Sugarman recalled one runner whose Achilles tendon was targeted during beatings throughout his detainment. He wants to get back to running but can't schedule physical therapy sessions due to his long shifts at work.

After working with a psychologist, Bedada's fog of despair began to lift.

"There's this stereotype that African people won't want to go to therapy, but [the psychologist] has survivors lining up around the block for her services," Sugarman said.

Little by little, Bedada began to open up about his detainment. But, still, he would not run.

Sugarman was desperate to get him back to the sport he loved. Finally, in the winter of 2014, Sugarman and another torture survivor persuaded Bedada to sign up for TASSC's fund-raising run.

"I was an intense cheerleader," Sugarman said. "I got the ladies from my local running club to join in. We had team dinners. We had this whole big production just to get him to do a 5K."

In the spring, Bedada completed another 5K, the Rock 'n' Roll D.C. race. Bedada placed fourth overall, and Sugarman thought he would be disappointed with his finish, given his past achievements. Instead, Bedada became determined.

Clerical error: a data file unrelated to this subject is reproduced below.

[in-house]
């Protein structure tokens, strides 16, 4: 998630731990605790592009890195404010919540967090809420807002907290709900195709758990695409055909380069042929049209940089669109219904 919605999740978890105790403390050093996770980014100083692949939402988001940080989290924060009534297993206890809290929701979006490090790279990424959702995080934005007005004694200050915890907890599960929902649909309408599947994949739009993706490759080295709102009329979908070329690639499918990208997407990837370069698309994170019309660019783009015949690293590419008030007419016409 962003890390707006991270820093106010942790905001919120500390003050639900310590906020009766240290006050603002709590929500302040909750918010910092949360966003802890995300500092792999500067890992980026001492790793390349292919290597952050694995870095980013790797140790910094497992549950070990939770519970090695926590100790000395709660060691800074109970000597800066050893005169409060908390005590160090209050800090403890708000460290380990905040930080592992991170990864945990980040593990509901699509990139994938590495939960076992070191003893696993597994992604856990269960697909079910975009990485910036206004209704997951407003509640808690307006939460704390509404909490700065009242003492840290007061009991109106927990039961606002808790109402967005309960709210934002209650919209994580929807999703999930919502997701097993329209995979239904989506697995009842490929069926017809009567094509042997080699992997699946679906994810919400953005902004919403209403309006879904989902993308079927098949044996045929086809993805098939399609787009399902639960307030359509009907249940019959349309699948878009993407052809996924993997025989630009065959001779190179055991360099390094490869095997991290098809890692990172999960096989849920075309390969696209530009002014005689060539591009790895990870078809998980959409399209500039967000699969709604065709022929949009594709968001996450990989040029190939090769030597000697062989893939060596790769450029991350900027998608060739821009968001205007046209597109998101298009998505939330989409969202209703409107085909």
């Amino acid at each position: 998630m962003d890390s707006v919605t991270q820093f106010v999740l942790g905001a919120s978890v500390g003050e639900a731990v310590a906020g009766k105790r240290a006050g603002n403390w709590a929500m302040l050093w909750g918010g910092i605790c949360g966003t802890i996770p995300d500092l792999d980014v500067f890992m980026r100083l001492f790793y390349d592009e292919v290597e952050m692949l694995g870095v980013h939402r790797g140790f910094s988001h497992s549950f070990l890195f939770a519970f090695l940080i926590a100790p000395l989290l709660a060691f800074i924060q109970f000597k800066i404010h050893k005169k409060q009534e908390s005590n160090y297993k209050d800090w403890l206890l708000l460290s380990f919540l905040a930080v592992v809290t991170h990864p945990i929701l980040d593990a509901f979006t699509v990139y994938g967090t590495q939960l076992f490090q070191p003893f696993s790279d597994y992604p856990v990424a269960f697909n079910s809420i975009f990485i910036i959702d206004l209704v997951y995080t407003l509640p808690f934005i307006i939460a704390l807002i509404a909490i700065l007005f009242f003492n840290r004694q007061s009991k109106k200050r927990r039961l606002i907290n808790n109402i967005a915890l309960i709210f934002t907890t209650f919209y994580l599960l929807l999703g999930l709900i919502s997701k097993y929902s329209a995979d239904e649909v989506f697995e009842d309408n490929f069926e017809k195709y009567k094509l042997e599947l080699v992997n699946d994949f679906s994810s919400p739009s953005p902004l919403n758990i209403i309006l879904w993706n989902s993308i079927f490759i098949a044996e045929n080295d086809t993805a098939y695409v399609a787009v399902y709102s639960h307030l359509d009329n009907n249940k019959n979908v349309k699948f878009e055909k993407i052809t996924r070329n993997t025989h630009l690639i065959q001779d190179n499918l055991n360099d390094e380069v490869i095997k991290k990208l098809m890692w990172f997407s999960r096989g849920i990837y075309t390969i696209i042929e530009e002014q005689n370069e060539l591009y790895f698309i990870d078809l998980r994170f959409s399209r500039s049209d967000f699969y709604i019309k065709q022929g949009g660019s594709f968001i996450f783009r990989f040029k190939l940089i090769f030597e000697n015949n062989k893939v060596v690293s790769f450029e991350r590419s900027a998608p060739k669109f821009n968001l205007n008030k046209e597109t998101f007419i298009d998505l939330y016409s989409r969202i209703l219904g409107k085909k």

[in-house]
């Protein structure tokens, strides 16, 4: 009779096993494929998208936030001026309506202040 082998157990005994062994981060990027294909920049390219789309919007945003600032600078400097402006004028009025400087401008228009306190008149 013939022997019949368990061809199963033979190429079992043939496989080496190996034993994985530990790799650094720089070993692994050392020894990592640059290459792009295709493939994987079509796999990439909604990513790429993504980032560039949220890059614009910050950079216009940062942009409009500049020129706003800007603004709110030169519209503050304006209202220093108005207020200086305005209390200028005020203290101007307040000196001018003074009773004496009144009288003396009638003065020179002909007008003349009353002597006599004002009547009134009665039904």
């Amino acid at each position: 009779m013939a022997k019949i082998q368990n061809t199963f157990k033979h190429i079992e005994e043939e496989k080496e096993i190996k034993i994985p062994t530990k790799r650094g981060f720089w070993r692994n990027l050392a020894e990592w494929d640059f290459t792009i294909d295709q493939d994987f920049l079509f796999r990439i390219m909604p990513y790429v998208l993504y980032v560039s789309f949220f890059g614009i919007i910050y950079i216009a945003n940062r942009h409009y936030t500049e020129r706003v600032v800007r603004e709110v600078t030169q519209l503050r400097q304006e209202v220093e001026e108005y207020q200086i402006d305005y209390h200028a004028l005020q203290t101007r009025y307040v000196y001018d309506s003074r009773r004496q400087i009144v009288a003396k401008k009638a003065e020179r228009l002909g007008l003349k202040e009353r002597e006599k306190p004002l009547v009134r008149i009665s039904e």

"He said he needed to start training harder and get better shoes," Sugarman said.

Sugarman said Bedada wouldn't be running one step without the help of his psychologist.

"I can see it on his face, when he's warming up for a race, he's just so happy," Sugarman said.

In September, Bedada and Sugarman ran the Parks Half Marathon in Bethesda, Md. But not together.

"He waited an hour and 20 minutes at the finish line for me," Sugarman said.

Seeing so many refugees who also were elite runners, Parra started a club this year so they could continue their profession. Former Ethiopia coach Abebe Gessesse volunteered his time at the Black Lion Athletics Club in Washington.

The group will be in Philadelphia with both Bedada and a 32-year-old countryman who asked to be called Mesfim, rather than his real name, for fear of retribution against his family.

"I'm happy I'm here but I still think about my brother back home," Mesfim said.

His brother, also a runner, is still being held for political reasons in an Ethiopian prison, but his family has no idea which one of more than 100 federal and regional institutions is holding him.

Parra said asylum for both runners was pending.

The Philadelphia Half Marathon course record is 1:02:29, set by Kenyan Valentine Orare in 2006.

Bedada's best marathon time is 2:15, and Mesfim has posted a 2:12 marathon personal record.

Mesfim and Bedada have run for family and for their country, but now they will run for something more.

In an interview, Mesfim referenced Kenenisa Bekele and Haile Gebrselassie, two Ethiopian athletes widely regarded among the greatest distance runners of all time.

"All the time when I run, I'm thinking about those people," Mesfim said. "I want to be like them and represent a country the way they do. I want to be best for whatever country I'm running for."